That was the beginning of the myriad blips showing up on the radar screens of the American public warning us of the inherent hazards and corruption of these contractors and what they do with our money. We learned of everything from laundry services costing far more than could seem reasonable to contractor provided potable water endangering the lives of our men and women when it was found to have parasites squirming around in it. We also learned of torture and murder at the hands of contractors that went unpunished because they were protected by US laws. When there are people getting access to vast quantities of taxpayer cash with no accountability the environment for kickbacks, revolving doors between public and private employment and other forms of corruption becomes fertile – unfortunately.
Perhaps the worst yet, and certainly the most abhorrent example of military contractor corruption is their involvement in human sex trafficking. In Bosnia, brave whistleblowers recounted harrowing tales of children that had their passports purchased by men working for a Texas based company called DynCorp. (http://dir.salon.com/story/news/feature/2002/06/26/bosn....html) (http://news.change.org/stories/rachel-weisz-trafficking...ation) It was not uncommon for these children to be 12 years of age or even younger.
The contractors there were mostly aircraft mechanics. The men working for DynCorp commonly paraded the children around at company functions and bragged about the fact they frequented or owned them for sexual purposes. DynCorp also has had employees caught trafficking in humans for the purposes of sex in Iraq. (http://www.huffingtonpost.com/2008/04/29/us-military-co....html)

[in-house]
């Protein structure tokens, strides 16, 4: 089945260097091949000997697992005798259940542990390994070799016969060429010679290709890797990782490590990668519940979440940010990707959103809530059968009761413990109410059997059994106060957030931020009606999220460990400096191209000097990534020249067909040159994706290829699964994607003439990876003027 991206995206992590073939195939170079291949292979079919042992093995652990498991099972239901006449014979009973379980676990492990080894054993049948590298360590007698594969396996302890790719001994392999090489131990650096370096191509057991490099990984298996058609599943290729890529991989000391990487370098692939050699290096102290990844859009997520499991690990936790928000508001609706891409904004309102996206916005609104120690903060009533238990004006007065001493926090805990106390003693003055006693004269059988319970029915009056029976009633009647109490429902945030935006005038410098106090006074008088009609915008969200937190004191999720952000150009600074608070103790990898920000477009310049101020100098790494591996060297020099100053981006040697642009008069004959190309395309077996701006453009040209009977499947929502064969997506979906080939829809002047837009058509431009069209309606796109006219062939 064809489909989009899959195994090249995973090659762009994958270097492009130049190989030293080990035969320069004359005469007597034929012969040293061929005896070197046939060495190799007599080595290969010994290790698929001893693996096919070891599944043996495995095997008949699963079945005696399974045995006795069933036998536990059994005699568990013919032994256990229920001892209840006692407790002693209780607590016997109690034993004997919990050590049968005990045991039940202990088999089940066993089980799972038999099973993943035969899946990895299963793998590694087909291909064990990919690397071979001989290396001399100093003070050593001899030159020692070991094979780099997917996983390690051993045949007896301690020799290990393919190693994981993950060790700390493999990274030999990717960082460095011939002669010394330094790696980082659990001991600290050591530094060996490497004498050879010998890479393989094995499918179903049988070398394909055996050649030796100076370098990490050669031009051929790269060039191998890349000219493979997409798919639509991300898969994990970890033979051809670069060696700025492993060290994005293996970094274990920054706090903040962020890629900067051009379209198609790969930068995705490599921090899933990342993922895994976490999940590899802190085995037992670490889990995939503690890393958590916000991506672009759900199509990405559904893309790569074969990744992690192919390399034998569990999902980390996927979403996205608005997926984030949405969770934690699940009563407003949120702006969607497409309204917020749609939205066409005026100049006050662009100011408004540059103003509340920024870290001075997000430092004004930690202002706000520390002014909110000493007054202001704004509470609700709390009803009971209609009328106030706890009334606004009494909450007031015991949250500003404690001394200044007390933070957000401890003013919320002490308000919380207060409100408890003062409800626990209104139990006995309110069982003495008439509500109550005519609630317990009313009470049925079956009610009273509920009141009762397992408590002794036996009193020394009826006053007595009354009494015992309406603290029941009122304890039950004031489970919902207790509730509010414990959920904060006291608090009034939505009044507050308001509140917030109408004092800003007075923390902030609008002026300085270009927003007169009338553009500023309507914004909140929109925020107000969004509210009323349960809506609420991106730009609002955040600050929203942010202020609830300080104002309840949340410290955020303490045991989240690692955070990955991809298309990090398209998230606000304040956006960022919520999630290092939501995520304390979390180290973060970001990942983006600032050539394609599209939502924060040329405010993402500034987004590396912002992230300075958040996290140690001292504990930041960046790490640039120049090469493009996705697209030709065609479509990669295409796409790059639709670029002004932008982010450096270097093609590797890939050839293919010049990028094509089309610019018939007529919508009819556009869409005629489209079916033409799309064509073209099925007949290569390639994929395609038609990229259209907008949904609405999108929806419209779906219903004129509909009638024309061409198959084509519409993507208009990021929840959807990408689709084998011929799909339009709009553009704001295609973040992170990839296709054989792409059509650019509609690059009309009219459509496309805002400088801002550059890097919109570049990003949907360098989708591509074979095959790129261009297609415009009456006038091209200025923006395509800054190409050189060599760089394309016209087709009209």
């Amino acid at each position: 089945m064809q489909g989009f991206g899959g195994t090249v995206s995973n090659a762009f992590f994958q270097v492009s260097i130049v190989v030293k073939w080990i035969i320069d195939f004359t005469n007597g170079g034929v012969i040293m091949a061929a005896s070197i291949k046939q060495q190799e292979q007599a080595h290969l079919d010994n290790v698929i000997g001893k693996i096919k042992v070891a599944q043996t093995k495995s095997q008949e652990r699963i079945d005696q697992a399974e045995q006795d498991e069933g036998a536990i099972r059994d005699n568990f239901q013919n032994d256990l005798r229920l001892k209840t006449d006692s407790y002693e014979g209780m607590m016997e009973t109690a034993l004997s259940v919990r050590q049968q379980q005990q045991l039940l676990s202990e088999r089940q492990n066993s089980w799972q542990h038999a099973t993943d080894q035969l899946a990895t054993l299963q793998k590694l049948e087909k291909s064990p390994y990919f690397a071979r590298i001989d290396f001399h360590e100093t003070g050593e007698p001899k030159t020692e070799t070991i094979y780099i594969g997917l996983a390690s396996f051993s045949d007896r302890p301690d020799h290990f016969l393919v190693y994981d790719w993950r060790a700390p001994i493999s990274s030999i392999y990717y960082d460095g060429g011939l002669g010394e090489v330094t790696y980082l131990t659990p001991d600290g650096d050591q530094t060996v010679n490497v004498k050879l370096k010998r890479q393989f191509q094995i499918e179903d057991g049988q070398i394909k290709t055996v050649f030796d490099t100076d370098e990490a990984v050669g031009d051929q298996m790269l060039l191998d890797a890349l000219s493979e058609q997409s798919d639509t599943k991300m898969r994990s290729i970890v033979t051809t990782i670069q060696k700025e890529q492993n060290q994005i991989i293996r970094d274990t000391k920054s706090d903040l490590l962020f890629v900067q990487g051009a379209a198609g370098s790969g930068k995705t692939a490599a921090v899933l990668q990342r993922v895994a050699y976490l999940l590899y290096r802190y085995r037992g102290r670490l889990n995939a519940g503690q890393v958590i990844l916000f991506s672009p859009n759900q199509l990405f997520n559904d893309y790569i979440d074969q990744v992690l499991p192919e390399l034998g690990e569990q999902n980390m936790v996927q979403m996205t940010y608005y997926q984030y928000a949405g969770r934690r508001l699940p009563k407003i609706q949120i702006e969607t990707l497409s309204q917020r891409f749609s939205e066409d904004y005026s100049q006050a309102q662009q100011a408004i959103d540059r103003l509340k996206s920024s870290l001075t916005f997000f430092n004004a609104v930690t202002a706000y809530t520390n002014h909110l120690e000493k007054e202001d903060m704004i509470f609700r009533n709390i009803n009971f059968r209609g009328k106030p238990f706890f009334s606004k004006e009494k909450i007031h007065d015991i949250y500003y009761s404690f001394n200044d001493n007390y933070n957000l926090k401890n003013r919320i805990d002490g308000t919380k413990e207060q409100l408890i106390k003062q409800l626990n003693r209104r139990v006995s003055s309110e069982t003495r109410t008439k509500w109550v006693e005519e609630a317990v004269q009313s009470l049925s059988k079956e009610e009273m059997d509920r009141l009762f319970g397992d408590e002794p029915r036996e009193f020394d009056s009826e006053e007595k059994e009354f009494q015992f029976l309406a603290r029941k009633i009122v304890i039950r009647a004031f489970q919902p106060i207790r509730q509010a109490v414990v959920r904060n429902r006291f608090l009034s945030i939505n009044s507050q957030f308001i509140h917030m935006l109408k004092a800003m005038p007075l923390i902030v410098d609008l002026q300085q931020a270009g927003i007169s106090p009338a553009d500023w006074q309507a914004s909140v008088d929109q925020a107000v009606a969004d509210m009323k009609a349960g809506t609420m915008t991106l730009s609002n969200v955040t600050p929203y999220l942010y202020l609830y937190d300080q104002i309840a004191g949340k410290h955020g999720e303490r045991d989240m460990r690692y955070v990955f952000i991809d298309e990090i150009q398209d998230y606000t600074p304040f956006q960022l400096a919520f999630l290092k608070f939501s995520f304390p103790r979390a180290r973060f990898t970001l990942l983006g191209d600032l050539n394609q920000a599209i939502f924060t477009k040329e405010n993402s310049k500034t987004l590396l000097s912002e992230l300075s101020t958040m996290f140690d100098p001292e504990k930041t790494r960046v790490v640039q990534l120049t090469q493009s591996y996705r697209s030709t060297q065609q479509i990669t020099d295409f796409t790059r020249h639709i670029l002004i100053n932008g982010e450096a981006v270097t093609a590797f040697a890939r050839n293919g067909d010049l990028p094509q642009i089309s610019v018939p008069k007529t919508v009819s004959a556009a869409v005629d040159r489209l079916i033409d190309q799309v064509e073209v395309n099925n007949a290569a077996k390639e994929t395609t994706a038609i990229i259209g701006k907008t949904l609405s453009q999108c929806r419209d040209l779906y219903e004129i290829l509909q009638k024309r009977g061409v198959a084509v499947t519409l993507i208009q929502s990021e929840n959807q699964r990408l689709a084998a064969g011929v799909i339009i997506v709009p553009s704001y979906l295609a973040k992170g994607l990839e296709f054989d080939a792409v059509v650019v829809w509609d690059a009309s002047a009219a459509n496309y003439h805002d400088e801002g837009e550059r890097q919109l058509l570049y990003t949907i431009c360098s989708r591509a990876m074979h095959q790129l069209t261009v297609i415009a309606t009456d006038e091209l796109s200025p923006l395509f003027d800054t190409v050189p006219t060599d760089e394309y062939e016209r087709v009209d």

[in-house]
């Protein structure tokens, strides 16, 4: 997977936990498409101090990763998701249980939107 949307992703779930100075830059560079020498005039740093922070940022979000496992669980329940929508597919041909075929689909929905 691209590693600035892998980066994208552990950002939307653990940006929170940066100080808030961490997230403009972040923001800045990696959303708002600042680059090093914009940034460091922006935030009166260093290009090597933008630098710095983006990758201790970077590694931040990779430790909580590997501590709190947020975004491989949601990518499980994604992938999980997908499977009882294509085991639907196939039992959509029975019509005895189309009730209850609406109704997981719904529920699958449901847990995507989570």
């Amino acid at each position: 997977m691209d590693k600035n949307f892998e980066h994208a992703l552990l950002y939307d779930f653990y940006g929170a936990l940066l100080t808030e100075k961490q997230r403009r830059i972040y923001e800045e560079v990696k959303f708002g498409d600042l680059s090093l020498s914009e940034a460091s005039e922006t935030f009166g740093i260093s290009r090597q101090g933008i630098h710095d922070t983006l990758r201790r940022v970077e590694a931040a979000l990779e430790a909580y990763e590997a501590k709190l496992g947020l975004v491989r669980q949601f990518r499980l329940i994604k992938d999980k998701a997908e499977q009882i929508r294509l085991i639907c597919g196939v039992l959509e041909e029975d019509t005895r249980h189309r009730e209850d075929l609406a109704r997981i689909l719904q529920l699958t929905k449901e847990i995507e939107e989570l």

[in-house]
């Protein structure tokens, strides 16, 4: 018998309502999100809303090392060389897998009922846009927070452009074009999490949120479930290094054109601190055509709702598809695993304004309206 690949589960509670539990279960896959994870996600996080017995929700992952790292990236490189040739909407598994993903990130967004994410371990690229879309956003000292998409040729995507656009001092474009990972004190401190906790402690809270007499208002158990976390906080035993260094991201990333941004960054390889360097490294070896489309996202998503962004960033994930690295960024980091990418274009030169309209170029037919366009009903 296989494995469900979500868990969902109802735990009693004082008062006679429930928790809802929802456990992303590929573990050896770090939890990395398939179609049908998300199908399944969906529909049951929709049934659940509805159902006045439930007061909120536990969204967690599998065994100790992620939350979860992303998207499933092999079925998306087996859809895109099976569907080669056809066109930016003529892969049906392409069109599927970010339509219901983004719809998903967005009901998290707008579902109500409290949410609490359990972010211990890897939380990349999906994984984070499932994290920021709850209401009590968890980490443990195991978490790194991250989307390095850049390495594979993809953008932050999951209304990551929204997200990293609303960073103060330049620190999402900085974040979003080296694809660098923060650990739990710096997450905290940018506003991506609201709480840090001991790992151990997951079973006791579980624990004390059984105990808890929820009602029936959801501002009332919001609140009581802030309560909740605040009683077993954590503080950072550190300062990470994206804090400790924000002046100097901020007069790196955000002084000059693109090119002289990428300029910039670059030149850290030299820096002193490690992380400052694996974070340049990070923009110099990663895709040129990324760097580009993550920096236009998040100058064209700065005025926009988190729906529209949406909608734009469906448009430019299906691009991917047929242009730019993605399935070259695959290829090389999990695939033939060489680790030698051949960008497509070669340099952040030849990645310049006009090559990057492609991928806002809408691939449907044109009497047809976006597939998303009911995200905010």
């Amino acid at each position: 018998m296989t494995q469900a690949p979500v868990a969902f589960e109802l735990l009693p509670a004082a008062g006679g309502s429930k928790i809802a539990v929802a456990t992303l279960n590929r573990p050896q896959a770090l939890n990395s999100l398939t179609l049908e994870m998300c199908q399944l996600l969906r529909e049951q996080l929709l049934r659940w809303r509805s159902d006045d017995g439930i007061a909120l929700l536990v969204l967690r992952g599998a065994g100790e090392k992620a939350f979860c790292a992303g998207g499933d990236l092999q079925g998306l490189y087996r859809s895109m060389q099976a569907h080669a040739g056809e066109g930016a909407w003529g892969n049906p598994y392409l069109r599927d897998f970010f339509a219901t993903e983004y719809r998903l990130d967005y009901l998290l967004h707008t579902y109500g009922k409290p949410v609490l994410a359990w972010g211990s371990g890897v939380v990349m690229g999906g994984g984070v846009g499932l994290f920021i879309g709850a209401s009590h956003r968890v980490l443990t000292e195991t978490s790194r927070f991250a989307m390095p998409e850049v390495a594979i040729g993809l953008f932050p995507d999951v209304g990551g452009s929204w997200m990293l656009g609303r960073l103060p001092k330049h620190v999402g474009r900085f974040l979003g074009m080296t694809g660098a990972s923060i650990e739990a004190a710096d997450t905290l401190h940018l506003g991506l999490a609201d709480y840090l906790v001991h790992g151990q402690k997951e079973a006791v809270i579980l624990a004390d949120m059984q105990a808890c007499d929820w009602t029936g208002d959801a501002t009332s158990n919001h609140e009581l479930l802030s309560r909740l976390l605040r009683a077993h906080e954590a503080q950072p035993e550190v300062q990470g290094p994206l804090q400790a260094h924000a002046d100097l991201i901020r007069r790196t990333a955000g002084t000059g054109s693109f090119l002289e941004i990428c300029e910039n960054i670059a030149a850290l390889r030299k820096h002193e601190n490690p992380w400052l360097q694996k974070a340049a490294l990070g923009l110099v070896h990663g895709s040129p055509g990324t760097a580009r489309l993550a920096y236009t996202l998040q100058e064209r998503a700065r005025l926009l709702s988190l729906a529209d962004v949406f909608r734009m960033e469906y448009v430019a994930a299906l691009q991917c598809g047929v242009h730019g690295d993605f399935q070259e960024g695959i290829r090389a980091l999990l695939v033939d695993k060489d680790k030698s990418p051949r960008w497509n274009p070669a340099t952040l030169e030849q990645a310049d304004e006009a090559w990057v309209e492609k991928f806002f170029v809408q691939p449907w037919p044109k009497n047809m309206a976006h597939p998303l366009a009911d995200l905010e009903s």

Afghanistan has been no exception. There DynCorp has been revealed to have been involved in trafficking sex slaves also. (http://news.change.org/stories/wikileaks-reveals-us-tax...istan) Here it was children, but instead of girls and women, boys. In Afghanistan there is apparently an age old practice called ‘bacha bazi’ first brought to the attention of the American public through the ‘The Kite Runner’. (http://en.wikipedia.org/wiki/The_Kite_Runner) In the practice men pay money for sex from the children or even purchase boys outright to live with them for the purposes of essentially raping them.
However, this is no movie, and ‘Kite Runner’ never mentions American contractors’ involvement. In a Wikileaks document DynCorp employees were found to have funded a party where these sex slave children were the entertainment. A document “(dated June 24, 2009) discusses a meeting between Afghan Interior Minister Hanif Atmar and US assistant ambassador Joseph Mussomeli. Prime among Atmar's concerns was a party partially thrown by DynCorp for Afghan police recruits in Kunduz Province.
“Many of DynCorp's employees are ex-Green Berets and veterans of other elite units, and the company was commissioned by the US government to provide training for the Afghani police. According to most reports, over 95 percent of its $2 billion annual revenue comes from US taxpayers. And in Kunduz province, according to the leaked cable, that money was flowing to drug dealers and pimps. Pimps of children, to be more precise. […] The State Department has called bacha bazi a ‘widespread, culturally accepted form of male rape.’ (While it may be culturally accepted, it violates both Sharia law and Afghan civil code.)” (http://blogs.houstonpress.com/hairballs/2010/12/wikilea...d.php)